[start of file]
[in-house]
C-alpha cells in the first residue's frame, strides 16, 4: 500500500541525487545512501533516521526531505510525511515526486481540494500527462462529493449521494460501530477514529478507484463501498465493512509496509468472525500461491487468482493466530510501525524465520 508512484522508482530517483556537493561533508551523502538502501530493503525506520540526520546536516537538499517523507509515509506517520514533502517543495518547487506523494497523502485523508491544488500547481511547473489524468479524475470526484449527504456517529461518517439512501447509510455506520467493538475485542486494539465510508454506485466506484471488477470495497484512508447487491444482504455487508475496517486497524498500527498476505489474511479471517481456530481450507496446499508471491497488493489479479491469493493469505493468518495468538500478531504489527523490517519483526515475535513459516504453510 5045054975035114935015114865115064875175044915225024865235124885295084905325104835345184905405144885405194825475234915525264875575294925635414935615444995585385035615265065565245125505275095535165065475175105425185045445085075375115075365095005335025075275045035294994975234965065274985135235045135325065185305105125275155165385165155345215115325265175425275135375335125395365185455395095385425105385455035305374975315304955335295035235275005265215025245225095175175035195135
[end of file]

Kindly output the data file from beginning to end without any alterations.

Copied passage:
[in-house]
C-alpha cells in the first residue's frame, strides 16, 4: 500500500541525487545512501533516521526531505510525511515526486481540494500527462462529493449521494460501530477514529478507484463501498465493512509496509468472525500461491487468482493466530510501525524465520 508512484522508482530517483556537493561533508551523502538502501530493503525506520540526520546536516537538499517523507509515509506517520514533502517543495518547487506523494497523502485523508491544488500547481511547473489524468479524475470526484449527504456517529461518517439512501447509510455506520467493538475485542486494539465510508454506485466506484471488477470495497484512508447487491444482504455487508475496517486497524498500527498476505489474511479471517481456530481450507496446499508471491497488493489479479491469493493469505493468518495468538500478531504489527523490517519483526515475535513459516504453510 5045054975035114935015114865115064875175044915225024865235124885295084905325104835345184905405144885405194825475234915525264875575294925635414935615444995585385035615265065565245125505275095535165065475175105425185045445085075375115075365095005335025075275045035294994975234965065274985135235045135325065185305105125275155165385165155345215115325265175425275135375335125395365185455395095385425105385455035305374975315304955335295035235275005265215025245225095175175035195135